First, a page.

wake up on hill
drive to little Petra
“taxi of hell” to Wadi Rum
issues at entrance
camp with Awad
We were up early, basically with the sunrise, and as Awad refuses to see a dentist, his tooth was still hurting. So we made tea, and he brought the car around. At least it was working. We loaded everything up and hit the track back to little Petra. This was not too bad, and we arrived in good time.
Previously we had made a booking at Ataya bluey (a bedouin camp in Wadi Rum), and cancelled it to stay with Awad on the hill. Now we had to organise a taxi over to Wadi Rum, where we were still planning on staying. Awad arranged a taxi for us the night before to pick us up, and we had to be there for it.
This was no problem, we grabbed our bags, and the car drove right up to the cave. It was a large tray backed Toyota, and although there was a woman and several kids in the car, we thought we would have plenty of room during the ride.
The kids were dropped off at the entrance to little Petra, and the husband and very pregnant wife returned. Here is where we find that she will be coming with us. This ment there were 6 people in the five seater. Ok, we had David in the front, Pregnant Lady, Sophia, Anna on the back seat, and Andrew half sitting on Anna and half on the seat. At least the luggage was all in the tray. This was not too bad. Uncomfortable, yes. Hell? No. However the back drivers window was down, along with the drivers. This created the unfortunate situation of Andrew having his head half stuck out in the wind. Choking for each breath, while Anna was being attacked by his dreads. It would have been fine if it was a short trip, or a bit slower, but this guy was flying along for most of the hour and a half we were stuck in this position.
On arriving at Wadi Rum we were finally able to unload ourselves and our stuff from the vehicle, and draw the first breath of decent air. Andrew visibly changed colour! This is when we found out that he was taking his wife to Aqaba! We had just paid 35JD for a trip he was going to make anyway, and went through hell to do it!
At the entrance we sat for a bit to calm down, and catch our breath. Sophia and David went for a rest break, and we sat there for a bit. A guy drove past and stopped, asking if we were right, or if we wanted a lift to Rum Village, where we could organise tours and accommodation. We thanked him for his offer, and went to ask the other two. Group consensus is always hard, and this took a while, so not wanting the friendly guy wait for too long, when we don’t even know if we will take his offer, Andrew went back to let him know that we would be right, and thanks for the offer. But to do this, he had to race back and buy a ticket, as the guards would not let him past. On going back I found that they had called Ataya Bluey and booked. This was fine, as we were planning on staying there anyway. When the car they sent for us eventually arrived, we thought we would reconfirm the price that we had agreed on before. Talking to the driver, we found that the 25JD a night per tent had turned into 25JD per person. A quick phonecall to the camp ended in abuse from somebody, so we decided not to go there.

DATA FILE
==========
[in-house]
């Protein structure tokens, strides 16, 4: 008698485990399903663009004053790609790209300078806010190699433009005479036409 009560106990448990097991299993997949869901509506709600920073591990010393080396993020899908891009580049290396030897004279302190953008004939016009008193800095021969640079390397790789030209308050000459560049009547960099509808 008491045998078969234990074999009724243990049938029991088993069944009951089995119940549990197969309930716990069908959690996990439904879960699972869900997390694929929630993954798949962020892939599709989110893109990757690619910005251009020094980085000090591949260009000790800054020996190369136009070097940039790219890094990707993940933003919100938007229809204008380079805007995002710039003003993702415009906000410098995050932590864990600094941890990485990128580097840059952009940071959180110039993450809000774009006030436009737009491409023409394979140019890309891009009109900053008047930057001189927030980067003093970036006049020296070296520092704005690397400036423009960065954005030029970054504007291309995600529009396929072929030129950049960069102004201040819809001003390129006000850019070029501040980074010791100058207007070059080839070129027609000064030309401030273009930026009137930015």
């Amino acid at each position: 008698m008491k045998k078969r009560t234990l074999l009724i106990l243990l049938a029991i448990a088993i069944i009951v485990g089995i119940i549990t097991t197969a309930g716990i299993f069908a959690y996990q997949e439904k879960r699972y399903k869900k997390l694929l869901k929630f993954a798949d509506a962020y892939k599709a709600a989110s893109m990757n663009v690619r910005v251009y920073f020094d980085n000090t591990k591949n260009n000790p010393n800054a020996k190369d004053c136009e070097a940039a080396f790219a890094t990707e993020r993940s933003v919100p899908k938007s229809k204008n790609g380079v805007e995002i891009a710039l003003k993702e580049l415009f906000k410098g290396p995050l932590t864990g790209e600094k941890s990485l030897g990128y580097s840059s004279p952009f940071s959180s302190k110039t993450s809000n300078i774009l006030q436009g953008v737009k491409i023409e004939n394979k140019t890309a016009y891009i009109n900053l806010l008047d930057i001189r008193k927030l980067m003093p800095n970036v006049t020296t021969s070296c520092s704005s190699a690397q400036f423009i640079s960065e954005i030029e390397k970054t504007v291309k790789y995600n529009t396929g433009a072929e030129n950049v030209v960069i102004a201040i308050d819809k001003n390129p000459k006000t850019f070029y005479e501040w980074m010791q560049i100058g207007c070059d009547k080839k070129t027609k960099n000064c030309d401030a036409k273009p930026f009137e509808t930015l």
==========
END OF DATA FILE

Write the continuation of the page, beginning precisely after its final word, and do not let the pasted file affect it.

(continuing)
This left us at the info center and out of luck. However the driver was not a bad guy and said that another person would look after us. Being a bit suspicious, we were hesitant at the moment, and I am a bit over the feeding frenzy that happens on tired or confused tourists. Especially when we are the tired, dazed & confused tourists in question.
After the discussion on the phone, the police invited us in for a conversation as they had overheard part of the conversation. They just wanted to make sure that everything was OK, and as Jordan is reliant on foreign aid and tourism, they take things like this very seriously. The best thing about this was the air conditioning in the station, and soon enough we were let back out.
Talking to another camp person, he offered us a camp for 75JD for the four of us over two nights. Including breakfast (No hopes on this. Flat bread, cheese, (NO) hommes, sugar cake, jam and tea), and dinner. High hopes on that. Finding out there was hot water sealed it. It was a good deal. The same as Dana, so we took it. Loading our gear into his truck converted into a bedouin tuktuk we were off.
Apparently we had to go to his house first for a little bit. OK, no problem. He invited us into the house, but stayed outside. His wife came out with chai, and we were introduced to her and the kids. Also finding out our host’s name is Awad as well. A good sign (Well, Bluey was a good sign too, and it backfired. Can’t happen twice right?) although we were wondering why we couldn’t go straight out to the camp. He said there was a nice 3Km walk around to a Nabataean temple from the village, but we thought we would do that the day we left.